User judgements of the online world: factors influencing website appeal and user decision-making.
Authors: Bradley, D.
Conference: Bournemouth University, Faculty of Science and TechnologyAbstract:
Websites are an integral part of everyday life but we rarely think about how their visual appeal shapes our responses to them. To understand this relationship, research has outlined a number of visual characteristics that may determine appeal. However, previous studies have often used small stimulus sets or made experimental assumptions about critical website characteristics without careful control, making findings difficult to interpret and generalise. Experiment 1 addressed this through creating a corpus of 480 website stimuli containing normative ratings of key characteristics responsible for website appeal. Subsequent studies employed this corpus, providing stimuli that were well controlled but still represented the wider domain.
Experiment 2 examined the timescale of appeal judgements and the impact of verbal brand framing messages on these judgements. As expected, participants made rapid, reliable, judgements even when given only 500ms. However, exposure to positive brand framing had a negative effect on appeal ratings. A possible explanation is discussed in terms of brand placement prominence on consumer attitudes.
In Experiment 3 participants evaluated the appeal of embedded website advertising in order to examine the impact of visual framing on appeal judgements. Advertisements were deemed more appealing when they appeared on appealing websites, although brand familiarity had a mediating role. Eye movements revealed a complex relationship between website and advertisement appeal and familiarity in determining where participants attended.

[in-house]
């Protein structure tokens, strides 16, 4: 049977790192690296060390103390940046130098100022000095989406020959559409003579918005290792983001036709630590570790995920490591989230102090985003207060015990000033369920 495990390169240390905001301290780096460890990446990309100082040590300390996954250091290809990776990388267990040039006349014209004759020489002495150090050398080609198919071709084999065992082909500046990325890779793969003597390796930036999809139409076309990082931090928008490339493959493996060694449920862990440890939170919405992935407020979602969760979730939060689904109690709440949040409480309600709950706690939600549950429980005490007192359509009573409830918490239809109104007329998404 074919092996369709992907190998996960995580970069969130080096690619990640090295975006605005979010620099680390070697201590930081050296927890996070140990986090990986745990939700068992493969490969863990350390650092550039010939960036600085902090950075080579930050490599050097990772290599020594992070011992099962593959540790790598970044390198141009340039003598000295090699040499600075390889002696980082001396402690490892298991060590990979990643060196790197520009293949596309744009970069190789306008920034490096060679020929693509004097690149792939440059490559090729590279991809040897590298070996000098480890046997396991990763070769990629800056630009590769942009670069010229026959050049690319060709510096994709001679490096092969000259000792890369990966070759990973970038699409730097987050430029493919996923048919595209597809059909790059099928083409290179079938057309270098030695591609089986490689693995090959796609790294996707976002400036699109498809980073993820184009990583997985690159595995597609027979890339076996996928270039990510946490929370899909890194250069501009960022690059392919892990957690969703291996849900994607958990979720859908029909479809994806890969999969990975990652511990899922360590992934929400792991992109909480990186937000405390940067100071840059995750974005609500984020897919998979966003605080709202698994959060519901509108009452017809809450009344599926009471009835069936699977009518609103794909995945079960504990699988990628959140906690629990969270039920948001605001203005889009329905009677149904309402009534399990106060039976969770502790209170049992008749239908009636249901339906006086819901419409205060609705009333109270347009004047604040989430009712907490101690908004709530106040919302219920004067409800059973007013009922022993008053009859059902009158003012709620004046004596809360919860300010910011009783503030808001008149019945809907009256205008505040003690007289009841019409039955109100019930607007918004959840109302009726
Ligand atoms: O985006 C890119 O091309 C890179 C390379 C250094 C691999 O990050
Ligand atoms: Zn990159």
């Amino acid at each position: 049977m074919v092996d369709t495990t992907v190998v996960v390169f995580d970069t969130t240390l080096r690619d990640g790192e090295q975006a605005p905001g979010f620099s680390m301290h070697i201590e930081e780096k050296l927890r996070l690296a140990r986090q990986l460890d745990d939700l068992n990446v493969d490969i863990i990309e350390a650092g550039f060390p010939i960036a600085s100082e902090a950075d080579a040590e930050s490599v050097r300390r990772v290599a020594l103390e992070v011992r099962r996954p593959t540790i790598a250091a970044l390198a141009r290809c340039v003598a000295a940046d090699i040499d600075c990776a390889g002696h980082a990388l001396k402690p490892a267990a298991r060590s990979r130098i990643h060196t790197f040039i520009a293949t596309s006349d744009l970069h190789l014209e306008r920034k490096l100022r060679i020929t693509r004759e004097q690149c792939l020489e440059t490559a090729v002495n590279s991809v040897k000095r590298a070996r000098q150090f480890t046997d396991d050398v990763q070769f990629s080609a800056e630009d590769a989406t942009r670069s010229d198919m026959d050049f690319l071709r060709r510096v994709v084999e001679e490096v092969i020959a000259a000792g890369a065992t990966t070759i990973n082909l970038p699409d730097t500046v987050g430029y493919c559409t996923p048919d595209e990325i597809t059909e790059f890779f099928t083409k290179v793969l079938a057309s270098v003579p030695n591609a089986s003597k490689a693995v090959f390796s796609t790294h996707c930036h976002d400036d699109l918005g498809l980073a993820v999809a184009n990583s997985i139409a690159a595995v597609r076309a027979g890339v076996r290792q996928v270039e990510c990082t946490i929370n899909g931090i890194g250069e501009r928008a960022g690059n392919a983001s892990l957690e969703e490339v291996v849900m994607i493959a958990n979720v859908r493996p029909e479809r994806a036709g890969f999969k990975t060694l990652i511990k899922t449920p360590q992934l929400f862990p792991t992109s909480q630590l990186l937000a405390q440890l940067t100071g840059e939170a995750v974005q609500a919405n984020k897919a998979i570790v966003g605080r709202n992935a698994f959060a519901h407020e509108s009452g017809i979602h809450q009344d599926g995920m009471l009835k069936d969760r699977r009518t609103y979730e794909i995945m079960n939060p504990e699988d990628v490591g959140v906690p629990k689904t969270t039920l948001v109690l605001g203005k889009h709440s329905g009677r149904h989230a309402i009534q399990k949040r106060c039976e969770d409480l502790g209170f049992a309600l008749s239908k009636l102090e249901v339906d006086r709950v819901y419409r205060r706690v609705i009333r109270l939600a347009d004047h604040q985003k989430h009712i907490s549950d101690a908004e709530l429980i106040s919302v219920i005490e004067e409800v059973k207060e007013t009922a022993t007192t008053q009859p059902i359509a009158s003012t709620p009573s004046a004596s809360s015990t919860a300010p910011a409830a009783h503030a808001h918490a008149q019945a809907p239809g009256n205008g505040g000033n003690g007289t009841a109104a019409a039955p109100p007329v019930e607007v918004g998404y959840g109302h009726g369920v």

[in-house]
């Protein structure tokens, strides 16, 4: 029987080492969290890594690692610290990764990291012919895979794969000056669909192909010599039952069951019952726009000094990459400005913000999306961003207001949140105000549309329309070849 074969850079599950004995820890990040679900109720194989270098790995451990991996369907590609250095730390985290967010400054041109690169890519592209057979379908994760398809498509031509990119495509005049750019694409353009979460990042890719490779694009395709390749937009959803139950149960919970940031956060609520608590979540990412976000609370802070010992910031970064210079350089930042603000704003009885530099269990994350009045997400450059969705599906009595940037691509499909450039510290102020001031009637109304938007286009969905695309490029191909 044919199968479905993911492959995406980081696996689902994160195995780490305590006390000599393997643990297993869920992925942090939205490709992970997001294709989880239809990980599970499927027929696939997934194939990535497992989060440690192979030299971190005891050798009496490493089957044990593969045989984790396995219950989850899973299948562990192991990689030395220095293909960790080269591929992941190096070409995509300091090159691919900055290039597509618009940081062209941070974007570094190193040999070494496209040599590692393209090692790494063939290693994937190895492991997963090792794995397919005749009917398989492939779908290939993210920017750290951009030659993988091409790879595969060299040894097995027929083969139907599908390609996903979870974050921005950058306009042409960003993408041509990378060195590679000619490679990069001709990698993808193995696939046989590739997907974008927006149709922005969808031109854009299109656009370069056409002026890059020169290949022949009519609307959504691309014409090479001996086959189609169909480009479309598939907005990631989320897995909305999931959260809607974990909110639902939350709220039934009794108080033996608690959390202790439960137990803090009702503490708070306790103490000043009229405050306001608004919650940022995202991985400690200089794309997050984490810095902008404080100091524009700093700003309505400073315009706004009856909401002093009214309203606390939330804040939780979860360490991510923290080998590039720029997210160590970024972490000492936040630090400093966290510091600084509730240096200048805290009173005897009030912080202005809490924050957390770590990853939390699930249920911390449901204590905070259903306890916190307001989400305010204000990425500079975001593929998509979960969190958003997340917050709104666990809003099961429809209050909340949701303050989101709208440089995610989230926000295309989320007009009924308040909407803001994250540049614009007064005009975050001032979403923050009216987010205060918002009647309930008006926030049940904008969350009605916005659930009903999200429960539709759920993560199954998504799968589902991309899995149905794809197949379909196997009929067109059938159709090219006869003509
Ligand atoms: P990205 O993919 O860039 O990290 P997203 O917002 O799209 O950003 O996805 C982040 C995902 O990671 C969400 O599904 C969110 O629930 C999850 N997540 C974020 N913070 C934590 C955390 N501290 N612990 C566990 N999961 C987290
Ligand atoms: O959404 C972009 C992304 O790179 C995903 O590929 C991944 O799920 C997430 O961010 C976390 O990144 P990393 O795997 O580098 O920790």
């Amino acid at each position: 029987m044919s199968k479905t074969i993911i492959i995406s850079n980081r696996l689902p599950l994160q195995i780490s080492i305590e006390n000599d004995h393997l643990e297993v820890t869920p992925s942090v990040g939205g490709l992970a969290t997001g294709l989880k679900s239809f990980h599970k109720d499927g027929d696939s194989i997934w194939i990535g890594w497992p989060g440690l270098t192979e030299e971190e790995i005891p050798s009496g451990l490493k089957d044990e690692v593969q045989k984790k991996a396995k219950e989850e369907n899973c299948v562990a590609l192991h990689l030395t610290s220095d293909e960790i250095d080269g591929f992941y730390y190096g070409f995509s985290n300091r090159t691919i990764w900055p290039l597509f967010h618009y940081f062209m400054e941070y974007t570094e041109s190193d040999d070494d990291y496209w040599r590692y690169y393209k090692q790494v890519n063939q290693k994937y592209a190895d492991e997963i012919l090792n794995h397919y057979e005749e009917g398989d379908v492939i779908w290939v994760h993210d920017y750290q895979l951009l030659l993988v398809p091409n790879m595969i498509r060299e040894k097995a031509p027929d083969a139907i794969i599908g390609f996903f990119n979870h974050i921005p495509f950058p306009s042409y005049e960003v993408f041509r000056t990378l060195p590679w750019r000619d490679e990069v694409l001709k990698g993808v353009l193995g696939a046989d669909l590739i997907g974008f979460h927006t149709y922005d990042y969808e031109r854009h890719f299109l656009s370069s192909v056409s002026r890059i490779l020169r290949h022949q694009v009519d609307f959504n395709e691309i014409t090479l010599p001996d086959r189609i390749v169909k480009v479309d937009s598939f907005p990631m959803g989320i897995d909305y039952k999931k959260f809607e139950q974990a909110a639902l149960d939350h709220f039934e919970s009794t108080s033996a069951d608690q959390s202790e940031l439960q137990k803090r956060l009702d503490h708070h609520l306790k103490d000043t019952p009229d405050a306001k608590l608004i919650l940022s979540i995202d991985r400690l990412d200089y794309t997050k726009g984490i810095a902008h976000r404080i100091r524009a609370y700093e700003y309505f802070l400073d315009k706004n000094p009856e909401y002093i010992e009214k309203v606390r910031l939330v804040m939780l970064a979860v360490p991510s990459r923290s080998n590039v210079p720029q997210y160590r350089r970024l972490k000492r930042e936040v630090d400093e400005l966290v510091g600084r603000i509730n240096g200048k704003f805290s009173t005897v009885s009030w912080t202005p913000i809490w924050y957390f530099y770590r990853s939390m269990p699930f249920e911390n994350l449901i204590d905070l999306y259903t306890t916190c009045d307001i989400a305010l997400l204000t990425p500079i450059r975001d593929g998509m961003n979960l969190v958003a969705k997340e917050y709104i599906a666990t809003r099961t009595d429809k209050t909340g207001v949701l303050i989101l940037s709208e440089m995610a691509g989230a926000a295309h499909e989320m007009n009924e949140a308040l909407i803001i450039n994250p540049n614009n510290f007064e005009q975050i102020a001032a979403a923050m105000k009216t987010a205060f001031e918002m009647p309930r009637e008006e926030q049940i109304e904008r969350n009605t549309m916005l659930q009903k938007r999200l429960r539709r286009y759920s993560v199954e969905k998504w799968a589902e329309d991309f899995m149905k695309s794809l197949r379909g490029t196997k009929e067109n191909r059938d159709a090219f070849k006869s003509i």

In Experiment 4, website appeal judgements were compared between typical participants and participants with autism in order to examine the role of individual differences. Interestingly, despite careful manipulations few differences emerged. However, eye tracking data revealed ASD participants attended to detailed content more than their typical counterparts.
The implications of this work are discussed and a revision to the model of aesthetic judgement (Leder et al., 2004) is proposed in order to account for the current findings. An information-processing model of website evaluations is presented which outlines the processes involved from making initial judgements of appeal through to later, long-term evaluations of a website.